Very few people know.
Quite a few people think they know … but they don’t.
So, as is often the case, education is the answer.
If there is genuine understanding of an issue, most people’s needs will be met. So, in endeavouring to ensure that the needs of those affected by severe and complex adolescent mental health issues are met, those advocating for the right services are gathering information from the people who know – the people who’ve experienced those issues.
If this is you or someone you know, we need your input … so that we can make sure YOU and those close to you … AND others like you … get the best help in future.
We need to put together stories, snapshots, insights into what it’s like living with severe and complex mental health issues during adolescence – for the young people, for their carers, for their families and their friends.
So if you can tell us just a little, we can put together some examples that resonate with truth but without identifying any individual or contravening anyone’s privacy. We can paint a clear picture of what it feels like to:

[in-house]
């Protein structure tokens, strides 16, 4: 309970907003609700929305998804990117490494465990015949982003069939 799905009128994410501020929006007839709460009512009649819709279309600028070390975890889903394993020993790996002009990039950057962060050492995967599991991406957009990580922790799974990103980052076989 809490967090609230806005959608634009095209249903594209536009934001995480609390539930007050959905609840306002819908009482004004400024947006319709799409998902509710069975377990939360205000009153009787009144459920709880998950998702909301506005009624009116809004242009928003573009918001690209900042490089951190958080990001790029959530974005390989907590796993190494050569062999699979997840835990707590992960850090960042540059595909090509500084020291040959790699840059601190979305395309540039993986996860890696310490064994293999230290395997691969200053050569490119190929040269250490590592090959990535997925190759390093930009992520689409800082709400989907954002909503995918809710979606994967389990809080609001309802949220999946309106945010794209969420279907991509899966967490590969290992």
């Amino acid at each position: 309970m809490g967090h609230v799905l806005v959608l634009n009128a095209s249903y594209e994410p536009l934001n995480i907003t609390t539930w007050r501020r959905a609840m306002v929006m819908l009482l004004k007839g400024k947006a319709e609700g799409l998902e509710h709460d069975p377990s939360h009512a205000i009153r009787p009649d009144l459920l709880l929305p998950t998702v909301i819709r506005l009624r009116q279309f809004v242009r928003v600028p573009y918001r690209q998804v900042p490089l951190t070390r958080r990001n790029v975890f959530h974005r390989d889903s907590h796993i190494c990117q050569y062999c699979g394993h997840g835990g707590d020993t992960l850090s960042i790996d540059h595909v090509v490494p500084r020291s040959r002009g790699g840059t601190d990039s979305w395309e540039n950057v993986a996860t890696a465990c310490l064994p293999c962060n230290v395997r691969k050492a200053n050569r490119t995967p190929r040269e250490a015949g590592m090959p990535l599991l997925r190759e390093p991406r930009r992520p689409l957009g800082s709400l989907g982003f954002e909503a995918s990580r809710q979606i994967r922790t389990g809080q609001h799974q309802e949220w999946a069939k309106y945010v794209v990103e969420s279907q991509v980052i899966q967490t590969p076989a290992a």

- be turned away from an Emergency Department
- be denied access to services because you’re TOO unwell
- have to retell your history over and over again to psychiatrists, psychologists, CYMHS staff
AND what it feels like to:
- get the right support so that you can attend school
- work with a clinician who respects your input and acknowledges your strengths
- build a life with functional relationships and moments of peace
Only your own stories can describe what it’s like. And we know that it’s not easy to tell those stories. So Health Consumers Qld have put together some questions to provide a framework for people to provide their insights. So that we can educate people – the people in positions that will determine the services available to support those dealing with severe and complex adolescent mental health issues.
Click on the links below to have your say – the good, the bad, the unimaginable. If the government officials, medical professionals and bureaucrats don’t know what’s happening to you, they can’t improve the system, the type/amount of support or the approach/attitude of clinical staff etc.
The good things must be replicated and shared.
The bad things must be prevented from impacting people’s lives ever again.
So please fill us in about your significant experiences and knowledge of what works/doesn’t work (AND/OR encourage others to do so) via: